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4

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10

12

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Fig. 1. Five- and lO-year actuarial rates of local failure using lung density correction.

in Table 3, the factors found to statistically predict for increased risk of breast recurrence as an isolated first failure were young age (:::;35 years old), premenopausal status, positive family history, tumor size >2 cm, and positive microscopic margins. In the univariate analysis for breast recurrence as a component of first failure, the same factors were statistically significant with the exception of family history (p = 0.08) and primary size, which was of borderline significance (p = 0.06). The best predictive models for time to local only first failure and local component of first failure included age and final margin status. After controlling for margin status, younger women were at greater risk for both local only failure and local component of first failure (p = 0.0001 and p = 0.0003, respectively). Independent of age, patients with positive margin status had an estimated fivefold (95% CI 1.3-18.6; p = 0.02) hig~5)r risk oflocal only first failure and 4.7 times (95% CI 1.3':"'17.3; p = 0.02) higher risk oflocal component of first failure. No other factor added to the

Table 3. Univariate analyses of breast failure as isolated first failure Factor Age Menopausal status Family history Primary size Margin status

Level :0;35 36-50 >50 -Pre Post Peri No Yes :o;2cm >2cm Positive Negative

5-Year rate (%)

95% CI

Log rank p-value

85 94 98 92 98 100 98 94

71-100 89-98 96-100 87-97 96-100

<0.0001

96-100 87-100 96-100 90-100 79-100 95-99

0.04

~8

95, 90 97

0.0009

0.03 0.04

Lung density correction. L. J.

PIERCE

et al.

925

Table 4. Patterns of first failure by clinical and tumor characteristics [n (%)] Characteristic Age :535 36-50 >50 Race Black White Other Menopausal status Pre Post Peri Family history No Yes Primary size :52cm >2cm Pathological stage I II

Node positivity 0 1-3 2::4 Margin status Positive Negative

Local only

Regional only

Distant only

Local and distant

4 (20) 9 (7) 3 (1)

0 6 (4) 0

1 (5) 11 (9) 21 (7)

0 0 1 «1)

1 (5) 2 (1) 0

14 (70) 107 (80) 249 (90)

1 (3) 14 (3) 1 (14)

0 6 (2)· 0

3 (10) 30 (8) 0

0 1 «1) 0

0 3 «1) 0

26 (87) 337 (86) 6 (86)

12 (9) 3 (1) 0

5 (3) 1 (1) 0

8 (6) 20 (8) 3 (10)

0 1 «1) 0

2 (1) 1 «1) 0

111 (81) 211 (89) 28 (90)

2 (1) 4 (4)

3 (1) 2 (2)

12 (7) 5 (5)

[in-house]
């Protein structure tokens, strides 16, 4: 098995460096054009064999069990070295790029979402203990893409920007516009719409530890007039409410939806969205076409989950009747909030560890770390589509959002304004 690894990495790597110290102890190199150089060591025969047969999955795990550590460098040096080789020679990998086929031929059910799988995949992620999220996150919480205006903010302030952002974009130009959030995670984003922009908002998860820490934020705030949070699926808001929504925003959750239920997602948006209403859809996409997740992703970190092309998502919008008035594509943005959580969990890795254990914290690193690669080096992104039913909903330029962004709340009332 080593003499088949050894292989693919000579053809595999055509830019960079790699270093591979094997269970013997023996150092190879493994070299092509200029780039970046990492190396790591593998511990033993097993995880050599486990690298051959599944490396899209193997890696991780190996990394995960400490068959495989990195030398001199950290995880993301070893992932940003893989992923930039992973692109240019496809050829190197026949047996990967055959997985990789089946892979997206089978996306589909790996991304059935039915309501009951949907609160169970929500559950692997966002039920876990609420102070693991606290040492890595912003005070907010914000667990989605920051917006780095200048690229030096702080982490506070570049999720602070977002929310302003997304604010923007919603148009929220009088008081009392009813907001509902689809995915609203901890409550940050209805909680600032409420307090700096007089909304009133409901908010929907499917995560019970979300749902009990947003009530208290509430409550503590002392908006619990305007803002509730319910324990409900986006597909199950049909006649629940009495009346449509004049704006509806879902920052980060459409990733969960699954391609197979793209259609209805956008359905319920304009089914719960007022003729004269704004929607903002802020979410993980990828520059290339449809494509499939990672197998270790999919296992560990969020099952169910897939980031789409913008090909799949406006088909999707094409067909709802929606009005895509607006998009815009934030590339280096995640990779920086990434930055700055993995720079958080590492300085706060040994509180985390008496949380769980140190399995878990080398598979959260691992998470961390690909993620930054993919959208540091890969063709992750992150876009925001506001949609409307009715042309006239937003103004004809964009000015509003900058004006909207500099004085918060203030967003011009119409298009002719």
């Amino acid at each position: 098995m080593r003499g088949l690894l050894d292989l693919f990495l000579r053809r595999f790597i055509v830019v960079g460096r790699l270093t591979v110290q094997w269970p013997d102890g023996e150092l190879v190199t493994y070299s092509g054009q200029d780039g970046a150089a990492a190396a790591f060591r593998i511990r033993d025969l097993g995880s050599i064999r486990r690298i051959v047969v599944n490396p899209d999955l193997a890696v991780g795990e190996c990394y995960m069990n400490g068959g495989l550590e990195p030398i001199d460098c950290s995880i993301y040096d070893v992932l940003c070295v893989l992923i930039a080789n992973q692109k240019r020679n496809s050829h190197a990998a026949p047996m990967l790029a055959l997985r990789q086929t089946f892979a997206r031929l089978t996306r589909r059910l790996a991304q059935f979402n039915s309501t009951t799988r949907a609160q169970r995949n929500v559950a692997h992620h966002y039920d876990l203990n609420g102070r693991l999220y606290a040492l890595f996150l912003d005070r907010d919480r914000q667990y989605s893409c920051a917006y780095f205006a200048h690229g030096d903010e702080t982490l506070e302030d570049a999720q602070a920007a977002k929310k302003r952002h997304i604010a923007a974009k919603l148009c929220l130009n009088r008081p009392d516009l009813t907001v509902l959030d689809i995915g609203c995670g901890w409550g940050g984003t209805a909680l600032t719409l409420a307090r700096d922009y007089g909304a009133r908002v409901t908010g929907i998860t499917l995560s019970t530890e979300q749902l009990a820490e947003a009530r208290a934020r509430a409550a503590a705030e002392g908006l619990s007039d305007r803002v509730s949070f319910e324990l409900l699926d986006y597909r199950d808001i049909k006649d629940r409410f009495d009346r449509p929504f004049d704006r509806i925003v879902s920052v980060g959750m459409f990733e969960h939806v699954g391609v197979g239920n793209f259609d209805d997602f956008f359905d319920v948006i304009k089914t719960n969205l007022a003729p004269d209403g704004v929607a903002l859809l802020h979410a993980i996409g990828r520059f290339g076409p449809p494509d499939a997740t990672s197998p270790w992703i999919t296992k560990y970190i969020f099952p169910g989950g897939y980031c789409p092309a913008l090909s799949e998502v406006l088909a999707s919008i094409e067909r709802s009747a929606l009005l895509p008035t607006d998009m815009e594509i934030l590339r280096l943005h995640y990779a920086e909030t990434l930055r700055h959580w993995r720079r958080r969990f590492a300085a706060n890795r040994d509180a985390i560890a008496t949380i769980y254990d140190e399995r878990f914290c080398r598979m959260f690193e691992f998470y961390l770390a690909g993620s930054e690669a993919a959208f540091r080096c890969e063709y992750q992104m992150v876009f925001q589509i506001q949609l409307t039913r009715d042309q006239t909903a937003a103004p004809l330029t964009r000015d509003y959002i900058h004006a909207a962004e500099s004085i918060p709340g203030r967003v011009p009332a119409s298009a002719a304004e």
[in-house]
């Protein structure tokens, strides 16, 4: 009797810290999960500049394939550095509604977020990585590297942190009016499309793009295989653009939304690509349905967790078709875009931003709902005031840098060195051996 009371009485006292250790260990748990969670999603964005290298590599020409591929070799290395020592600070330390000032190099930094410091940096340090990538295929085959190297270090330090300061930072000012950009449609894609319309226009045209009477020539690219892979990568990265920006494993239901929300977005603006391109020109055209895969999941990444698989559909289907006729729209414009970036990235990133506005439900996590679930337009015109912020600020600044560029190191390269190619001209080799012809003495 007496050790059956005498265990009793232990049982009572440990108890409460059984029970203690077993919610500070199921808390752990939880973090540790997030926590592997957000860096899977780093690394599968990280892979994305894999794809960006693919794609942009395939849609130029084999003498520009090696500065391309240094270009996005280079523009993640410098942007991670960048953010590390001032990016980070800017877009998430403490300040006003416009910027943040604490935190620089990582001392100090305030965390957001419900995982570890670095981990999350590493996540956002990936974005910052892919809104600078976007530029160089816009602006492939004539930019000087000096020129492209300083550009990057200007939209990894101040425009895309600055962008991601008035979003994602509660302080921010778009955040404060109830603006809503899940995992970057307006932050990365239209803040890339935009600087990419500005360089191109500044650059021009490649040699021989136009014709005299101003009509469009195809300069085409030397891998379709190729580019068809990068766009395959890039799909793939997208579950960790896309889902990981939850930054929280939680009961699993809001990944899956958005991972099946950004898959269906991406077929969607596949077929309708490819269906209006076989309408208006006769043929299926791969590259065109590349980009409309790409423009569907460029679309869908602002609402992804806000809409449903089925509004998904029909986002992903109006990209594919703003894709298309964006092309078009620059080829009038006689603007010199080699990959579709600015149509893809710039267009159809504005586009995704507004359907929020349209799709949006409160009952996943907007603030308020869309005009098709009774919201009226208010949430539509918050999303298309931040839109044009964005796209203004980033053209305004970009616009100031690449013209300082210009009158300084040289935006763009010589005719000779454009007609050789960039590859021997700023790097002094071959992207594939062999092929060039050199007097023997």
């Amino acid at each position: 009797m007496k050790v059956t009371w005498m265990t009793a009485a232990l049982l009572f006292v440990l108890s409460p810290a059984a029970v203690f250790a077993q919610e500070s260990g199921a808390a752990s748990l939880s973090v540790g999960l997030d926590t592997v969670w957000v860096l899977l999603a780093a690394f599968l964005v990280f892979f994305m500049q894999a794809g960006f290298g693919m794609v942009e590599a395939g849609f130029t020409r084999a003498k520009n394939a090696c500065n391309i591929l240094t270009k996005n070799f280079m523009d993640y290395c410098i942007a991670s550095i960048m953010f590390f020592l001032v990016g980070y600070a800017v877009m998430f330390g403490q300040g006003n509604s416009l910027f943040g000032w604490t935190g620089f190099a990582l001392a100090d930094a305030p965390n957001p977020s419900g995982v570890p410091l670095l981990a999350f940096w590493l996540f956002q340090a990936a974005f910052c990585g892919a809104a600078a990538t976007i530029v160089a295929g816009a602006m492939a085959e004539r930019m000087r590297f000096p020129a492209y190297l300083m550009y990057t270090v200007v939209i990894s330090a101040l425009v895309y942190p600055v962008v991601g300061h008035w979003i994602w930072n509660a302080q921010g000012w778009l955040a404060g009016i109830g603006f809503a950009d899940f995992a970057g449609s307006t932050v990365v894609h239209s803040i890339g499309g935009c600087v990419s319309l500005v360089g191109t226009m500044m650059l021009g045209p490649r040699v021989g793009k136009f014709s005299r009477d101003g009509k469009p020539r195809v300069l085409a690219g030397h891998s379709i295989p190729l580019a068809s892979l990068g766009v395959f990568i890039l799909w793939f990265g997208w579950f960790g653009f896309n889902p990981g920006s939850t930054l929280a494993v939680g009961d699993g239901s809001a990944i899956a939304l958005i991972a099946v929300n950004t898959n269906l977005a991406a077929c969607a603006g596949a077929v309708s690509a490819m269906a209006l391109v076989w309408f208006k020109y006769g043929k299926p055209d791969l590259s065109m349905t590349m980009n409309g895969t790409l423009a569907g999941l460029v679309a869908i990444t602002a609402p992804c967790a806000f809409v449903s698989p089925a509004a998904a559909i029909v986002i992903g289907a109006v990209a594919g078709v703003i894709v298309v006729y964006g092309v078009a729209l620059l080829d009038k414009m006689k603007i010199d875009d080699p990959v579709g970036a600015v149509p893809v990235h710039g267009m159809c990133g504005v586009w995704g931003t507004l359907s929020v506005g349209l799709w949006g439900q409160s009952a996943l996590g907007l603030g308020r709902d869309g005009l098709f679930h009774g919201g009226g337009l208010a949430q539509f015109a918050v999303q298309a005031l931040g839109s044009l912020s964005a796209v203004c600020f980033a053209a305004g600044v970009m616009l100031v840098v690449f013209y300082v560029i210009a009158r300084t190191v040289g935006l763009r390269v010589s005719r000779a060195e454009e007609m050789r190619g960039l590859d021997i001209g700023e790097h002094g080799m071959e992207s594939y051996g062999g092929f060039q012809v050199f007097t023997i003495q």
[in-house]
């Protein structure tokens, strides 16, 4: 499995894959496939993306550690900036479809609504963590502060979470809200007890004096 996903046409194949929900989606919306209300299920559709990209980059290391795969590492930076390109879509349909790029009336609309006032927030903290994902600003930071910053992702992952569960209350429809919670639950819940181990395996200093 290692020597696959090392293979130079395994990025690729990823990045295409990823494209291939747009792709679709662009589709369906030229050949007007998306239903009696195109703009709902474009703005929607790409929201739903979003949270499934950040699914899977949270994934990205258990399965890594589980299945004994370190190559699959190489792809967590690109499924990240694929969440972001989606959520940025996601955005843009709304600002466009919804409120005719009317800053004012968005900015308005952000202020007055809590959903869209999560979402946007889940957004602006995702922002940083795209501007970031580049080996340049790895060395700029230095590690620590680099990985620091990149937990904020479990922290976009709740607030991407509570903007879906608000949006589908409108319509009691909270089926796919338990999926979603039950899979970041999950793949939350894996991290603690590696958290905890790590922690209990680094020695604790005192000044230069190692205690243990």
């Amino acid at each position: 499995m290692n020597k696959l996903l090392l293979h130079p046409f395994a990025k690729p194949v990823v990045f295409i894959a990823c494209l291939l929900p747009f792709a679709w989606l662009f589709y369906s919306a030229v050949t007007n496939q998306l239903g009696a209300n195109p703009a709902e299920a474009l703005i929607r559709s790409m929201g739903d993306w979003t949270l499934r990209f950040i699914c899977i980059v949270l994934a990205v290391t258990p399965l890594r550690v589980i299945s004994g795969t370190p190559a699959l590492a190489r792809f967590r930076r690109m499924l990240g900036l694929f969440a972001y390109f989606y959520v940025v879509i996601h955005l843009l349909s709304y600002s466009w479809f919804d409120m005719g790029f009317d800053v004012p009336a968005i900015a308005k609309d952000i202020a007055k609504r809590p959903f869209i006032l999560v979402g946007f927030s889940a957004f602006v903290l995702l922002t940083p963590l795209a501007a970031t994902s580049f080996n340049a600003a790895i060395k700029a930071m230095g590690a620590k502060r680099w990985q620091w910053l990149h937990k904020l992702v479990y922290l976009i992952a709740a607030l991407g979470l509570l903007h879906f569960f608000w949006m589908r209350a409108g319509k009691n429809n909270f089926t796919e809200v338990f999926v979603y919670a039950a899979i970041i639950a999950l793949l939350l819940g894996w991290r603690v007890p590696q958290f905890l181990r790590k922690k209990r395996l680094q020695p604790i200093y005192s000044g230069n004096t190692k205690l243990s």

1 «1) 0

0 1 (1)

178 (91) 81 (87)

7 (2) 6(7)

4 (1) 2 (2)

23 (7) 10 (11)

1 «1) 0

2 (1) 1 (1)

281 (88) 69 (79)

6 (3) 10 (6)

3 (1) 3 (2)

9 (4) 22 (12)

1 «1) 0

1 «1) 2 (1)

212 (91) 127 (77)

14 (5) 2 (2) 0

4 (1) 1 (1) 1 (4)

10 (4) 17 (18) 4 (17)

1 «1) 0 0

1 «1) 1 (1) 1 (4)

251 (89) 71 (77) 17 (74)

3 (9) 11 (3)

0 5 (1)

2 (6) 27 (7)

0 1 «1)

0 2 «1)

28 (85) 317 (87)

predictive ability of the multivariate Cox model after considering age and pathologic stage. Overall survival The 5-year actuarial overall survival for the series was 90%, (95% CI 87-94%). There were 46 deaths in the cohort overall. The only factors that significantly predicted for death in the univariate analysis were pathologic Stage II disease compared to Stage I, and number of positive nodes. Specifically, the 5-year actuarial overall survival in patients with path Stage II disease was 87% compared to 92% for path Stage I, p = 0.03. Patients who were pathologically node negative had a 5-year overall survival of 93% compared to 85% for women with one to three positive nodes vs. 76% for four or more positive nodes, p < 0.0001. After adjusting for the number of positive axillary nodes, the strongest predictor for overall survival by univariate analysis, no other factors were independently predictive for survival using the Cox model. With respect to number of positive nodes, patients with one to three positive nodes were estimated to die at 2.4 times the rate of patients with negative nodes (i.e., hazard ratio 2.4, 95% CI 1.2-4.7), p = 0.01, and patients with four or more positive nodes had a hazard ratio of death of 5.2 relative to patients with negative nodes (95% CI 2.2-12.4), p = 0.0002. Complications The complications experienced by the patients in this series were minimal. Overall, 8% developed various de-

Regional and distant

No failure

grees of arm edema. Five percent developed arm edema with increased arm circumference measuring :52 cm greater than the contralateral arm, and 3% developed arm edema exceeding a 2 cm increased circumference. Persistent chest wall pain occured in 1.4% of patients. Complications re-

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Fig. 2. Overall survival and relapse-free survival at 5- and 10years.

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1. 1. Radiation Oncology. Biology. Physics

Volume 39, Number 4, 1997

ported in less than 1% of patients included rib fracture [1], chronic cellulitis of the breast [1], clinical pneumonitis [1], decreased shoulder mobility [4], and matchline fibrosis [2]. DISCUSSION